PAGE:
City to renovate three health clinics in new year

  • by John Ferrannini, Assistant Editor
  • Wednesday January 8, 2020
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Department of Public Health officials Maricella Miranda, left; Kathy Jung; and Dr. Hali Hammer check out the work at the under-renovation Maxine Hall Health Center in the Western Addition. Photo: Jane Philomen Cleland
Department of Public Health officials Maricella Miranda, left; Kathy Jung; and Dr. Hali Hammer check out the work at the under-renovation Maxine Hall Health Center in the Western Addition. Photo: Jane Philomen Cleland

Three of San Francisco's 13 primary care clinics — including one in the Castro — are slated for renovations this year to add exam and consultation rooms, according to the Department of Public Health.

The Castro-Mission Health Center, located at 3850 17th Street (between Sanchez and Noe streets), was closed in July 2019 and is expected to reopen in 2021 after renovations, according to a health department news release.

Its operations have temporarily relocated to 995 Potrero Avenue Building 80, part of Zuckerberg San Francisco General Hospital.

The Castro-Mission location has 12 existing exam rooms; after the renovation, there will be 12 more exam rooms and four consultation rooms, according to Maricella Miranda, a spokeswoman for the health department.

The Castro-Mission Health Center, opened in 1965 as Health Center No. 1, serves about 4,200 patients every year and will also be undergoing a seismic retrofit, according to Dr. Hali Hammer, the director of ambulatory care for the San Francisco Health Network.

"Castro-Mission we think of as our epitome of community responsive health care," Hammer said. "As you can tell by the name, it has a long-standing relationship with the gay community and it also has served the Latinx immigrant community in the Mission. Almost all the staff and providers at Castro-Mission are bilingual in Spanish; many are bicultural.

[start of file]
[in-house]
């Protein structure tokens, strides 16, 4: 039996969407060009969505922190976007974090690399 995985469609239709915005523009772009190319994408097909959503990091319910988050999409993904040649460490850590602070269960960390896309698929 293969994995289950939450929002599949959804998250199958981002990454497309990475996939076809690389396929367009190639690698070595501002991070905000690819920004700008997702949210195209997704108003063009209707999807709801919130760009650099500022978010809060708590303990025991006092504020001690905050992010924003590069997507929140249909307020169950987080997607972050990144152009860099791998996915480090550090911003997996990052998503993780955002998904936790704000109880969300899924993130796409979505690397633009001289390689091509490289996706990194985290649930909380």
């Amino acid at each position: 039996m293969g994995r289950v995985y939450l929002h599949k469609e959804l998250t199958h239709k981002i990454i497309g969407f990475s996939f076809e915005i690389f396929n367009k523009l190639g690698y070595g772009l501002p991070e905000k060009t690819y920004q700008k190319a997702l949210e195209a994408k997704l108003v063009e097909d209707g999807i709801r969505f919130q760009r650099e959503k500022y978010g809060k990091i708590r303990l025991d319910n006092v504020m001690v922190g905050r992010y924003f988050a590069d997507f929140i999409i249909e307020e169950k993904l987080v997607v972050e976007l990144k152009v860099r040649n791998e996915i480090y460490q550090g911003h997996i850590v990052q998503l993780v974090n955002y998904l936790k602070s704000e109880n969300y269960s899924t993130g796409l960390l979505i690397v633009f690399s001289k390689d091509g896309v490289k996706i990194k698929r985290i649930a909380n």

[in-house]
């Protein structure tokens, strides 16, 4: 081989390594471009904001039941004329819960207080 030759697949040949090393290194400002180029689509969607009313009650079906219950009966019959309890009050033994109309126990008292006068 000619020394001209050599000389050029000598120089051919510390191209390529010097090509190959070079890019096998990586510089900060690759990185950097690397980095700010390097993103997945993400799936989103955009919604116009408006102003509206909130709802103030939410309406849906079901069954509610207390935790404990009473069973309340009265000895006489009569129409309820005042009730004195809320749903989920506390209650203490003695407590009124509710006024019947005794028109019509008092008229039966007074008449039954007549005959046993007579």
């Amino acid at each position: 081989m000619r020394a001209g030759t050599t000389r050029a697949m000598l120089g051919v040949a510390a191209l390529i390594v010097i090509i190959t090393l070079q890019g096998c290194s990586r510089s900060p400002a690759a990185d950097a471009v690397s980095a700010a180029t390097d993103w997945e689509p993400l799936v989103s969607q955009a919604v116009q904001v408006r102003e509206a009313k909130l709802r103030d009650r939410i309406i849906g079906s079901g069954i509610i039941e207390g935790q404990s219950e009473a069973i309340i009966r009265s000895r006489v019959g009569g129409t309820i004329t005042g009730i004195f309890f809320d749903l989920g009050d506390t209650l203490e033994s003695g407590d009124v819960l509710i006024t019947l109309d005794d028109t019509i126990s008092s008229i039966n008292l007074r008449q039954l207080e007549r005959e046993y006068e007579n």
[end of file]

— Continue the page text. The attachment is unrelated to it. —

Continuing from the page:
"It was our second primary care center," she added. "Ward 86 would be our first, really responding to the HIV epidemic in the early 1980s."

An artist's rendering shows the exterior of the Castro-Mission Health Center. Photo: Courtesy SFDPH  

Commencement of construction at Castro-Mission has been delayed to spring or summer because of new air conditioning requirements.

"We've had a delay because the mayor, in a really good move, mandated that all new construction include HVAC systems in response to what we've seen recently in San Francisco, which is higher temperatures — especially in the late summer and fall," Hammer said. "A lot of our health centers don't have HVAC so we have had to take a step back and look at our plans and budgeting."

San Francisco's public health centers are accessible to people covered by government health insurance — Medi-Cal and Medicare — and people who access health care through Healthy San Francisco, as well as people without any health insurance, but not to people who receive health insurance through private insurance companies, Hammer said.

"We would love to eventually have a Covered California contract, but for now, our primary care health centers are only for publicly-insured and uninsured people," Hammer said.

The public health centers were originally established during a boom in publicly-funded health care as a result of President Lyndon B. Johnson's Great Society program. The original focus was heavy on immunizations, but general primary care has taken on a larger role in subsequent years.

The construction at the clinics is estimated to cost between $63 million and $65 million, Hammer said. Of that, $50 million is coming out of a June 2016 bond that was passed by 79% of San Francisco voters.

Between $13 million and $15 million will come out of other funds. For example, funding for elevators to the tune of $1.2 million to make top floors accessible to patients will come from the Mayor's Office on Disability, Miranda said.

The air conditioning was funded through the federal government.

The other two clinics undergoing renovations are the Maxine Hall Health Center at 1301 Pierce Street, which serves the Western Addition, and the Southeast Health Center at 2401 Keith Street, which serves the Bayview and Hunters Point neighborhoods.

Maxine Hall was closed in November 2019 and its clinic has been relocated to 1181 Golden Gate Avenue. It is the only one of the three clinics currently under construction.

When it reopens at the end of the year, Maxine Hall will see nine new patient rooms, a new group consultation room, a new elevator, and seismic safety improvements.

The Southeast Health Center will be completely moved to a new 22,000 square foot location adjacent to its current one. Construction on that new location will begin this year, and patients will continue to be seen at 2401 Keith Street until then.

The two-story clinic will have 21 patient rooms.

The side of the renovated Maxine Hall includes artwork from Win Ng, a Chinatown artist and designer who died in the 1990s but whose art is displayed around the world.

The health department is holding a meeting Tuesday, January 28, at 6 p.m. to inform members of the public about its final plans for the Southeast Health Center, according to Miranda. The meeting will be held at 1751 Carroll Avenue.

Together, the clinics serve over 12,000 San Franciscans, according to the health department.